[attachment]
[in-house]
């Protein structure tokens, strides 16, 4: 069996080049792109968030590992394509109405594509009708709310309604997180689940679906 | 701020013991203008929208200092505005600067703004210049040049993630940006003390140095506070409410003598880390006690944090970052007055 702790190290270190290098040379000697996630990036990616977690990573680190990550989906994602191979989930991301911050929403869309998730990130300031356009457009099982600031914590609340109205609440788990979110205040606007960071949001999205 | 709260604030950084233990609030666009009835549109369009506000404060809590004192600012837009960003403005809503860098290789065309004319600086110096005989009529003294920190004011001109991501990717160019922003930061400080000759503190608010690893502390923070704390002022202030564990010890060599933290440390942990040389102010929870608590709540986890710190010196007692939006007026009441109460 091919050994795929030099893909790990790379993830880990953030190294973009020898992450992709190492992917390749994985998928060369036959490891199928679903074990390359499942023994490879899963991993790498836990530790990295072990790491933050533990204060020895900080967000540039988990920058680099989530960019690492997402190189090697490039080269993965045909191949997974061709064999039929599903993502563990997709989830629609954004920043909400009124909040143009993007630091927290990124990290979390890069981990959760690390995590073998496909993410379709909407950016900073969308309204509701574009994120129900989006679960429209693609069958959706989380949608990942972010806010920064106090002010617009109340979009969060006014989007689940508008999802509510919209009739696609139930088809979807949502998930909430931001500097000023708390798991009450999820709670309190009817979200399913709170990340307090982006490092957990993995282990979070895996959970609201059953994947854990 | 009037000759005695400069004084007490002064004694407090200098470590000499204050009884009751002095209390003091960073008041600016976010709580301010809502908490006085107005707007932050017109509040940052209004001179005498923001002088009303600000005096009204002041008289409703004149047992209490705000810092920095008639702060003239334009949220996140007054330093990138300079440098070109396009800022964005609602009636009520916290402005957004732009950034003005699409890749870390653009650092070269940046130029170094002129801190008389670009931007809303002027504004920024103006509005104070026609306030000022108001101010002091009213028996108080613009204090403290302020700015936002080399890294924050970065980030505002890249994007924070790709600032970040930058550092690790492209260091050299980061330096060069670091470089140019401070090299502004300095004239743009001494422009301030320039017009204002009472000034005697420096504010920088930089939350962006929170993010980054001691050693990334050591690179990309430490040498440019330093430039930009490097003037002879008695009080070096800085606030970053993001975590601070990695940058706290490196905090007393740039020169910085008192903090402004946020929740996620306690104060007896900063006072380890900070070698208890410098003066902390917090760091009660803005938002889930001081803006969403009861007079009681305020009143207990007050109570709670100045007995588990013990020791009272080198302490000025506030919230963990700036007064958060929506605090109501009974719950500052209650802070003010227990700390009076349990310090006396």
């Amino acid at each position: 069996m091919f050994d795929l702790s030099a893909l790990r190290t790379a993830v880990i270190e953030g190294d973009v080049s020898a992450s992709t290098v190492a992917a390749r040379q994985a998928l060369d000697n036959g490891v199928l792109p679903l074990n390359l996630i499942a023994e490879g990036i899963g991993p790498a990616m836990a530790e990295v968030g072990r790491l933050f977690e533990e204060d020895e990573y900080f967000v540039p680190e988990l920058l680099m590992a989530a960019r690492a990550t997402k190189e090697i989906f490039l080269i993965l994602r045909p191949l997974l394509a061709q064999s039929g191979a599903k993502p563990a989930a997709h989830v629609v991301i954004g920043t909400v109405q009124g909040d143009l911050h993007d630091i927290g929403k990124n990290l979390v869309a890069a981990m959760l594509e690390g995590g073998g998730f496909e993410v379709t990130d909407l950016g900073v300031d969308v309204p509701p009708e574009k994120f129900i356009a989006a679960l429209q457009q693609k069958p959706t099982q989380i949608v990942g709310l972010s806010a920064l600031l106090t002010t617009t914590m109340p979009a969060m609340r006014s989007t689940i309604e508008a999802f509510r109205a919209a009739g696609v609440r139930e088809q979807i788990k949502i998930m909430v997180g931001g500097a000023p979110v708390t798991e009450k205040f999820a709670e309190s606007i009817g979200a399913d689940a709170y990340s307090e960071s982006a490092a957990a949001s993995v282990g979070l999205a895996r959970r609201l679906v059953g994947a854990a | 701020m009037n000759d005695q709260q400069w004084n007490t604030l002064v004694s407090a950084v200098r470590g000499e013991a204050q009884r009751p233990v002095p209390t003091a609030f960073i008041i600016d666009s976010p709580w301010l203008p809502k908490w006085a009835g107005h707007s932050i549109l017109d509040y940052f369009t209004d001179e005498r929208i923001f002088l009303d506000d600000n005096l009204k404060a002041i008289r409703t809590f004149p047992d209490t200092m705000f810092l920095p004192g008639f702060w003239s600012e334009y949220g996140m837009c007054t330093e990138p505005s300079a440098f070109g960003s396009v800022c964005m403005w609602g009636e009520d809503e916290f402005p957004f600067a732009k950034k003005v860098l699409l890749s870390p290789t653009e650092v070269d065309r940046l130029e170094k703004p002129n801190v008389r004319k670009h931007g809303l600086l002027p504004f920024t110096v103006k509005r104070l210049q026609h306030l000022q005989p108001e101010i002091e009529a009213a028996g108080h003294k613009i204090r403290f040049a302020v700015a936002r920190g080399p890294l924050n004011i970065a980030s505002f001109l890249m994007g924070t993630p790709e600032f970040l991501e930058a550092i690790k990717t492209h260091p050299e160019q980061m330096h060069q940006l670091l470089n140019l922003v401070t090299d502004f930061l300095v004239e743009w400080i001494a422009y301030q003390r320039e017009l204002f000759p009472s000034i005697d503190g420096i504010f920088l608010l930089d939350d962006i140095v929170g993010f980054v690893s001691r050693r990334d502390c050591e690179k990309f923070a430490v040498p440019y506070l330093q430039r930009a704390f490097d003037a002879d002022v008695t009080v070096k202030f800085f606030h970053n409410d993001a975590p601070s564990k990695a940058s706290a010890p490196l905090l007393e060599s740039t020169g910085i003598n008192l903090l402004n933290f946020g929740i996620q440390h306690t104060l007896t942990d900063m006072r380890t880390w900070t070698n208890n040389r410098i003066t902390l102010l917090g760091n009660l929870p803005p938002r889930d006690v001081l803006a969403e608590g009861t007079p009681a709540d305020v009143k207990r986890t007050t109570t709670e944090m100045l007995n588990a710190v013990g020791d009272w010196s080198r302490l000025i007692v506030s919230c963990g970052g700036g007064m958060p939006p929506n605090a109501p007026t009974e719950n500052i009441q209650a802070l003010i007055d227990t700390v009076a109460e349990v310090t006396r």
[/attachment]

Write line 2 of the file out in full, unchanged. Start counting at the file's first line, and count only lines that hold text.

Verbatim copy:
């Protein structure tokens, strides 16, 4: 069996080049792109968030590992394509109405594509009708709310309604997180689940679906 | 701020013991203008929208200092505005600067703004210049040049993630940006003390140095506070409410003598880390006690944090970052007055 702790190290270190290098040379000697996630990036990616977690990573680190990550989906994602191979989930991301911050929403869309998730990130300031356009457009099982600031914590609340109205609440788990979110205040606007960071949001999205 | 709260604030950084233990609030666009009835549109369009506000404060809590004192600012837009960003403005809503860098290789065309004319600086110096005989009529003294920190004011001109991501990717160019922003930061400080000759503190608010690893502390923070704390002022202030564990010890060599933290440390942990040389102010929870608590709540986890710190010196007692939006007026009441109460 091919050994795929030099893909790990790379993830880990953030190294973009020898992450992709190492992917390749994985998928060369036959490891199928679903074990390359499942023994490879899963991993790498836990530790990295072990790491933050533990204060020895900080967000540039988990920058680099989530960019690492997402190189090697490039080269993965045909191949997974061709064999039929599903993502563990997709989830629609954004920043909400009124909040143009993007630091927290990124990290979390890069981990959760690390995590073998496909993410379709909407950016900073969308309204509701574009994120129900989006679960429209693609069958959706989380949608990942972010806010920064106090002010617009109340979009969060006014989007689940508008999802509510919209009739696609139930088809979807949502998930909430931001500097000023708390798991009450999820709670309190009817979200399913709170990340307090982006490092957990993995282990979070895996959970609201059953994947854990 | 009037000759005695400069004084007490002064004694407090200098470590000499204050009884009751002095209390003091960073008041600016976010709580301010809502908490006085107005707007932050017109509040940052209004001179005498923001002088009303600000005096009204002041008289409703004149047992209490705000810092920095008639702060003239334009949220996140007054330093990138300079440098070109396009800022964005609602009636009520916290402005957004732009950034003005699409890749870390653009650092070269940046130029170094002129801190008389670009931007809303002027504004920024103006509005104070026609306030000022108001101010002091009213028996108080613009204090403290302020700015936002080399890294924050970065980030505002890249994007924070790709600032970040930058550092690790492209260091050299980061330096060069670091470089140019401070090299502004300095004239743009001494422009301030320039017009204002009472000034005697420096504010920088930089939350962006929170993010980054001691050693990334050591690179990309430490040498440019330093430039930009490097003037002879008695009080070096800085606030970053993001975590601070990695940058706290490196905090007393740039020169910085008192903090402004946020929740996620306690104060007896900063006072380890900070070698208890410098003066902390917090760091009660803005938002889930001081803006969403009861007079009681305020009143207990007050109570709670100045007995588990013990020791009272080198302490000025506030919230963990700036007064958060929506605090109501009974719950500052209650802070003010227990700390009076349990310090006396």